We must take the lead. Either we choose the red pill or the blue pill…or both…or none at all!

 

(The original text of this essay was delivered during a symposium organized by the UNESCO-San Beda College Youth Club last December 4, 2006.)

 

fear and paranoia

 rhod v. nuncio

           Nobody can tell the deepest fear one has nor bring out certainty from that because of the obscurity that fear instills in every heart.  This is, I presume, what I meant by the shadow. The shadow is the embodiment of our fears—the scariest counterpart of man’s sensibility—that transgresses the domain of reason, or more so of rationality.  And because reason cannot capture our fear we suddenly find refuge to entertain its bothersome ‘existence’ in other inexplicable discourse.  In fact, it is true that we need to have a conversation with someone or to something that might or indeed bring us into light.  But a conversation with a ‘shadow’ can be as futile as welcoming fear to reign over us.  But who could deny that?  It is perhaps in this way that we can defeat futility and fear altogether.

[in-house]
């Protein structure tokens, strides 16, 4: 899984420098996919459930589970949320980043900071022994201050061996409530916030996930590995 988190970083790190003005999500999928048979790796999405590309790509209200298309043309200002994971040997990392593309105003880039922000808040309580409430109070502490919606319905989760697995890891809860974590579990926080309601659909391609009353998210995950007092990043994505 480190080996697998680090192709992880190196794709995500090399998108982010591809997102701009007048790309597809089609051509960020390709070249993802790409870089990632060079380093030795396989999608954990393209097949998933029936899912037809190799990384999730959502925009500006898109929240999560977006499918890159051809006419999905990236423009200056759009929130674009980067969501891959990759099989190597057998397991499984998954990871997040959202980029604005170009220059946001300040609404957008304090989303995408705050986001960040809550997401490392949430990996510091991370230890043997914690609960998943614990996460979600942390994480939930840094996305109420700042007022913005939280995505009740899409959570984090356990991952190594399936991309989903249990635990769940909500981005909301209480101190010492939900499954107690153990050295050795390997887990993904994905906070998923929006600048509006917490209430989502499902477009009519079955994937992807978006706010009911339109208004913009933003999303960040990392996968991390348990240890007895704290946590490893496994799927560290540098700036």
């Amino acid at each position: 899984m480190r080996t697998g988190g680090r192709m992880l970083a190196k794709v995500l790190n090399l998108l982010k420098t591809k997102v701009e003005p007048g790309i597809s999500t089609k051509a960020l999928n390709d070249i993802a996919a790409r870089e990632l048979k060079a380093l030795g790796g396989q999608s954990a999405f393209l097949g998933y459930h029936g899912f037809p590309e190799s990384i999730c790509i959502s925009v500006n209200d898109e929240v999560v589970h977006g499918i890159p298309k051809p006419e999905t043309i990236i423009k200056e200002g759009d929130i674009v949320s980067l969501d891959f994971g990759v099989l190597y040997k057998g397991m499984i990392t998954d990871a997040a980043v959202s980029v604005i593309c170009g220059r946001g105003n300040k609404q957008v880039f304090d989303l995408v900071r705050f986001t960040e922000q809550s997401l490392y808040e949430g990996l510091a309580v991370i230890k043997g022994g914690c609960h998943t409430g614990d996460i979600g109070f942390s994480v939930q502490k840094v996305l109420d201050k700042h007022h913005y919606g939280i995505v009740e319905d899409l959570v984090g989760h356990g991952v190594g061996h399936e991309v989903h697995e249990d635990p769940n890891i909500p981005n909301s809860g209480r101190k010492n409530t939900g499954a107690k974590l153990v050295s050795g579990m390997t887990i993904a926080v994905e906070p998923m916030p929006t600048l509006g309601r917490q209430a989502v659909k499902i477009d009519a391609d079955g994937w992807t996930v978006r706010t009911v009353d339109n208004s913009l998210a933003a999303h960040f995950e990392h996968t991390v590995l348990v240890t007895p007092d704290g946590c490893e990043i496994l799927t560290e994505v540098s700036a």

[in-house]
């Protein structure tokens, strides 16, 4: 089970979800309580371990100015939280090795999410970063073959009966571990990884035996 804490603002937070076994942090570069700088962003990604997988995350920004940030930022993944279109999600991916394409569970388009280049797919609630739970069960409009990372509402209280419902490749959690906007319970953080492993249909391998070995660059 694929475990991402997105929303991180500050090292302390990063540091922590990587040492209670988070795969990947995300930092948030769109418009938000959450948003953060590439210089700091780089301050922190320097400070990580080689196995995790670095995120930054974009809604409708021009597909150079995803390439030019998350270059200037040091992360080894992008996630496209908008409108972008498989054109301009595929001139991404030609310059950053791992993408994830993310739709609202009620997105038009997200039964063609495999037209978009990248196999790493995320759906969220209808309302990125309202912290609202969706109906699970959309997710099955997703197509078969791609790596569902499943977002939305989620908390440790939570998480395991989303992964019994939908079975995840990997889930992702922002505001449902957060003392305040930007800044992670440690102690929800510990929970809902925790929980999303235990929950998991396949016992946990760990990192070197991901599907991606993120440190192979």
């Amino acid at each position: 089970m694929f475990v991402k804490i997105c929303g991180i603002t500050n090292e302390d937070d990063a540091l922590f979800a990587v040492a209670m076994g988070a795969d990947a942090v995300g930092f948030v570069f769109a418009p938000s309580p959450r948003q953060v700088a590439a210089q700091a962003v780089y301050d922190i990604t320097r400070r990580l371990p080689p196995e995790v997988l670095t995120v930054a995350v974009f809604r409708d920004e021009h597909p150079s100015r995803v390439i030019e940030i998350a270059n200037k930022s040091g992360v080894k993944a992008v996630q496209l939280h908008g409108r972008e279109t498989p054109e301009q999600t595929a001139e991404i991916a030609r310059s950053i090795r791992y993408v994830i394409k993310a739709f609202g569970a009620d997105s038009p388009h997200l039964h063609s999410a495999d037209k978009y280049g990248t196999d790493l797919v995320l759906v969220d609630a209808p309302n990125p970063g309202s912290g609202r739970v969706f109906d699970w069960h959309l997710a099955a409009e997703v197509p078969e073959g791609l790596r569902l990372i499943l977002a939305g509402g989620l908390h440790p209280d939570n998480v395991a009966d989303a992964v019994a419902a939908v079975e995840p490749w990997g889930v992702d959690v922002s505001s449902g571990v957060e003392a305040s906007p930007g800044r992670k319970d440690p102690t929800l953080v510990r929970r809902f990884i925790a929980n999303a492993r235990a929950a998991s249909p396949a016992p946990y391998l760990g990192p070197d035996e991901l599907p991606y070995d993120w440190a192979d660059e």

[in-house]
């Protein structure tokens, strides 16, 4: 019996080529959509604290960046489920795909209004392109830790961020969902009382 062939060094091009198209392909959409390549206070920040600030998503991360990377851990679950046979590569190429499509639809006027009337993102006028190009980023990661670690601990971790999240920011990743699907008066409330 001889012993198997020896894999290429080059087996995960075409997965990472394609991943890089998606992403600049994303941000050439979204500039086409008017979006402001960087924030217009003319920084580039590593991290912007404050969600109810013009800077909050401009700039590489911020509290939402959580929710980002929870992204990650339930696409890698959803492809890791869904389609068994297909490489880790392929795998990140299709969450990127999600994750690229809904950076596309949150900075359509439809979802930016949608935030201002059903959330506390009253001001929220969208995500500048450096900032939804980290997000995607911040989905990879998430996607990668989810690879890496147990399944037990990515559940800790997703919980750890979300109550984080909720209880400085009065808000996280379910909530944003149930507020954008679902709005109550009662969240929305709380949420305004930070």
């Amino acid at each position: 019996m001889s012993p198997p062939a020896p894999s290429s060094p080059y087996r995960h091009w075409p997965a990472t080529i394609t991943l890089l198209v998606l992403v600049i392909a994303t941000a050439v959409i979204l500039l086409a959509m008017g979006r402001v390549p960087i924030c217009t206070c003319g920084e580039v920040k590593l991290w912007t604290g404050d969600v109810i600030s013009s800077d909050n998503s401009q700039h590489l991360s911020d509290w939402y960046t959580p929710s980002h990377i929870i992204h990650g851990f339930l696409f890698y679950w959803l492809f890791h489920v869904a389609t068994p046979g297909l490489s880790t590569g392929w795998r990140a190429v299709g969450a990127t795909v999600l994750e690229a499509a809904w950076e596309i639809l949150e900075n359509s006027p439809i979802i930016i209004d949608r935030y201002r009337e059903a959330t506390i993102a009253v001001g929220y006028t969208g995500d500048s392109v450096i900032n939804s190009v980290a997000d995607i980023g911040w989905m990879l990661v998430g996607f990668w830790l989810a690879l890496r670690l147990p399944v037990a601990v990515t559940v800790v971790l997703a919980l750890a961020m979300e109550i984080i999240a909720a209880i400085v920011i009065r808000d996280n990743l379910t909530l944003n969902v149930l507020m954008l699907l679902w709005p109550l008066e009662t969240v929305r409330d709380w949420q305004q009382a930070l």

What do I mean by a shadow? by having a shadow? by living with a shadow?  It could be well surmised that one characteristic of this phenomenon is its inevitability and its inseparability with us and even with inanimate objects.  Yet the shadow is more relevant with human beings, for it so mimics the intricate acts of man.  Just like our own fear, for it is also inseparable with human nature, with our ‘nature’.  Fear as shadow, resides in the subliminal consciousness of man.  It imitates our weaknesses, inferiorities and imperfections. That is why we would like to escape and run away from this ‘fear’.  One fear that I certainly want to hide from is the fear of/from failure.  I would say that because I am a dreamer and at the same time a vigilant visionary of life, it is reasonable at the outset to shun all possibilities of failure.  No matter what I pursue, in every direction I go I tend to ignore first failure because otherwise it will eat me from inside.  A vision of failure is a self-destruct mechanism from a dreamer like me.  But what surprises me most is that my failure makes me all the more a dreamer. How ironic!  Maybe this is how strange I handle my life and yet from this fear I still manage to see the beauty of it all.  Maybe my failures are illusions of my dream.  Or perhaps just like a ‘shadow’, it unceasingly binds in me.  However whatever it may, I must recognize that this fear of failure is all encompassing, prevalent and powerful.  I consider this as a fact of experience.  In a bleak perspective, one would even say that life indeed is a failure.  Then who could not ever fear that?